During the painful and complicated divorce process, it sometimes seems like everything is falling apart. It’s easy to feel lost in the many variables and uncertainties.
Things are even thornier—logistically and emotionally—for couples with children.
As hard as divorce is for adults, it’s important to remember that all this upheaval can make a child feel unsettled, insecure, confused, and anxious.
One of the most significant ways to support your child through a divorce is by providing stability and normalcy. Here are seven tips for helping your child feel safe, secure, and cared for during this rocky time and as you begin family life in a new form.
Tell the truth, but just enough. Children, especially younger ones, can’t understand grown-up problems. Then again, the not knowing can make their imaginations run wild. Many children suffer guilt and worry that they’re somehow responsible. As a couple, decide together on an explanation for your split that you will share with your child. Keep it simple, honest, and age-appropriate—and stick to it. State clearly to your child that the divorce is not their fault. Emphasize that although some things will be different now, your love for them will never change.
Stay positive and reassuring. Despite your heartache and concerns about the future, it’s essential to be as upbeat as possible for your child. Kids pick up on our emotions and anxieties. Don’t fight in front of the kids. Don’t discuss financial worries and woes while they’re in earshot. It’s the parents’ job to reassure the child that, even in tough times, you (both) are there to love, care, and provide for them. Let them know that it will be okay even though things are hard right now.
Stick to your routine. Children thrive on structure and routine. Knowing what happens next helps them feel confident and secure. Divorce is a big adjustment in and of itself, and it inevitably brings many changes—too many can be overwhelming. Predictability can help your child feel more normal. Control the variables you can control. If you’re the custodial parent, maintain the morning, meal, bedtime schedule, the usual activities, lessons, chores, homework, etc. If you’re a noncustodial parent, be reliable in your visitation schedule; be there when your child expects you, and (unless you and your ex are on good terms) don’t show up unannounced, which can cause tension and disruption.
Establish rules and boundaries; be consistent. When life is messy, and you know your child is hurting, it’s tempting to over-indulge them or become lax about rules and expectations. But consistency—both day-to-day and between the households—will provide stability. Boundaries help a child feel safe and cared for, even if they push back. You and your ex may have different parenting styles, but decide on foundational rules and principles. Be careful not to undermine your co-parent’s authority. Presenting a united front will help your child feel more stable.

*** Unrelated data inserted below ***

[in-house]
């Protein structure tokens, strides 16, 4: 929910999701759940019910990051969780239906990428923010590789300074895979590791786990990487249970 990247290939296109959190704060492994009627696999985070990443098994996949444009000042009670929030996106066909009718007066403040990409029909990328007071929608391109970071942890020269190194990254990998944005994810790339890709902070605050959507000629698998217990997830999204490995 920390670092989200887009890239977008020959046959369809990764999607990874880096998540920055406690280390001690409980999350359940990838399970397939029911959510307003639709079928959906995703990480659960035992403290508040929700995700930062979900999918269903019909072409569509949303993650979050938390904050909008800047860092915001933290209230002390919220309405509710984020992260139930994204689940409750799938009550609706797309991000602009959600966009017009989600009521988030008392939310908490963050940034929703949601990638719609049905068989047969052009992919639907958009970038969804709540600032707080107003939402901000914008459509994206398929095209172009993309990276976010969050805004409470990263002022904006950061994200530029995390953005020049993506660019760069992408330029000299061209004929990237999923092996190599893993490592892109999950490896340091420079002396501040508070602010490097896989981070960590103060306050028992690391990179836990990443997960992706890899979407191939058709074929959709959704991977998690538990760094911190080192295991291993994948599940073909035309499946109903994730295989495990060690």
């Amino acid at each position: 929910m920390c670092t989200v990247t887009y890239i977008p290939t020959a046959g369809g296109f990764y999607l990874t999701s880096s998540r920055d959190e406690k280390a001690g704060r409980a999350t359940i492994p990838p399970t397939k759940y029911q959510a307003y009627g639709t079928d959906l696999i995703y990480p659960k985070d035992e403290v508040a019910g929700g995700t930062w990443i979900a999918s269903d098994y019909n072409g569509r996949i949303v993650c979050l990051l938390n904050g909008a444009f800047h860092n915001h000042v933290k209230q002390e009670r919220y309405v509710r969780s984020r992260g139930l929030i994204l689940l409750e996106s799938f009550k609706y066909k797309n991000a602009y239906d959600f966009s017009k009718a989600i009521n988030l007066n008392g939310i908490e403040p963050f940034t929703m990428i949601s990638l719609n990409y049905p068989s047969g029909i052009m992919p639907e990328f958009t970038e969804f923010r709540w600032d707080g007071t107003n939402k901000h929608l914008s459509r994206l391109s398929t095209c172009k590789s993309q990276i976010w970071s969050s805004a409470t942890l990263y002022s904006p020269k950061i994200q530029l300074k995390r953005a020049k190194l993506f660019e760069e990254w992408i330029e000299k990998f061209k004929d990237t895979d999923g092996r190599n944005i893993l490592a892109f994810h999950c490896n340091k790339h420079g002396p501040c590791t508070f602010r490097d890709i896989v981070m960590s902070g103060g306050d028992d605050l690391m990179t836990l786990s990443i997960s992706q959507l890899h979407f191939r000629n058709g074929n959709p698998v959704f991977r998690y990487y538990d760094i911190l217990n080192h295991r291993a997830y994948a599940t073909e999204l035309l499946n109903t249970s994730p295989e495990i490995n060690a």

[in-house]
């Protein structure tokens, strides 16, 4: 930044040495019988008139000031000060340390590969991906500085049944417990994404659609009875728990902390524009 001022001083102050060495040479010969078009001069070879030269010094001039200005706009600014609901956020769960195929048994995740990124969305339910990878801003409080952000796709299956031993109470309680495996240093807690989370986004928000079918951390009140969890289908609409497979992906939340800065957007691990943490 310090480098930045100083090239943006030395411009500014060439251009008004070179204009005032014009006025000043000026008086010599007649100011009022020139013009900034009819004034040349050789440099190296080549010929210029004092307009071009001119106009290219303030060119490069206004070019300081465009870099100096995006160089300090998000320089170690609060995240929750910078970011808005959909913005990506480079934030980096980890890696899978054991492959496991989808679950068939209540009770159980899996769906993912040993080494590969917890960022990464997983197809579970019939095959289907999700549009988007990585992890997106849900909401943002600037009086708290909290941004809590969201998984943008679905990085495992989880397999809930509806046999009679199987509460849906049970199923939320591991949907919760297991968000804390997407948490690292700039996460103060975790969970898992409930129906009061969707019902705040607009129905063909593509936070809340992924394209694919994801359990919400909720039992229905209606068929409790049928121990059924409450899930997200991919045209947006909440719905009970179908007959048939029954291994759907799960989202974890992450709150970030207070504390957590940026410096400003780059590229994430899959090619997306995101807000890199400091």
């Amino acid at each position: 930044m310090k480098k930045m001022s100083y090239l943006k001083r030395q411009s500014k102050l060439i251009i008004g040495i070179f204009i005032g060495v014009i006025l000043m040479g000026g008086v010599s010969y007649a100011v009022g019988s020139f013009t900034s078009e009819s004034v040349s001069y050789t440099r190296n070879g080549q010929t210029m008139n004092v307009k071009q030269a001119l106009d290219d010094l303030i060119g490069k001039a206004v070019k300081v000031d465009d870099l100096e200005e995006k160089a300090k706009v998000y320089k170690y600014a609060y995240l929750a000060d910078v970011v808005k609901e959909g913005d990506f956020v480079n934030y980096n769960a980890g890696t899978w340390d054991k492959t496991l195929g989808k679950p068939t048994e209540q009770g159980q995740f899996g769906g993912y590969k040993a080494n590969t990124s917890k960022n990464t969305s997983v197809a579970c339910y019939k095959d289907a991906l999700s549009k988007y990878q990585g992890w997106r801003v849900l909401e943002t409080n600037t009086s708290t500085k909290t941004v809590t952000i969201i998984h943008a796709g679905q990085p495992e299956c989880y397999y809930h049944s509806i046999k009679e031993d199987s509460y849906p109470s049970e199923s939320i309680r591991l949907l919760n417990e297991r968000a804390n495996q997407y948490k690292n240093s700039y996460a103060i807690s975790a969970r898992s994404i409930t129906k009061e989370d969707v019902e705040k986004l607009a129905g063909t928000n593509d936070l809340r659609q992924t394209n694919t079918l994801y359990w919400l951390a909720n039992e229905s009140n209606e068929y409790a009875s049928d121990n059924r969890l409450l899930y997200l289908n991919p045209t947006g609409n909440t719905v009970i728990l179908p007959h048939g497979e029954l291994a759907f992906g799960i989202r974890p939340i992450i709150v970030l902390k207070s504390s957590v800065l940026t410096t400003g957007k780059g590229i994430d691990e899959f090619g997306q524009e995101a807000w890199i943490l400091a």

Work together to create your parenting plan. A parenting plan is more inclusive and detailed than your custody and visitation orders. It can cover various issues, including schedules, routines, rules, and other factors that help provide stability. Remember that the point of the parenting plan is to put your children first, protect them from the conflict you are working through as a couple, and support meaningful relationships with both parents. Try to set aside your differences and seek common ground on child-related matters.
Take the high road. Don’t badmouth your ex around your kids. When parents speak negatively about one another, the child feels caught in the middle or pressured to choose sides, which is painful and anxiety-producing.
Take care of yourself. It may sound trite, but it’s hard to project strength, stability, and positivity—and provide it for your children—if you’re going to pieces. In this challenging time, self-care (whatever that means to you) is crucial. Carve out private time to recharge. Eat healthy food, exercise, spend time outdoors, write in your journal, lean on supportive friends, and seek therapy.
The caring and experienced family lawyers at SFLG understand the turmoil of divorce and the importance of maintaining stability for your children. From peaceful parenting plans to complicated litigation, we help smooth the process so you can focus on your family.
By Debra Schoenberg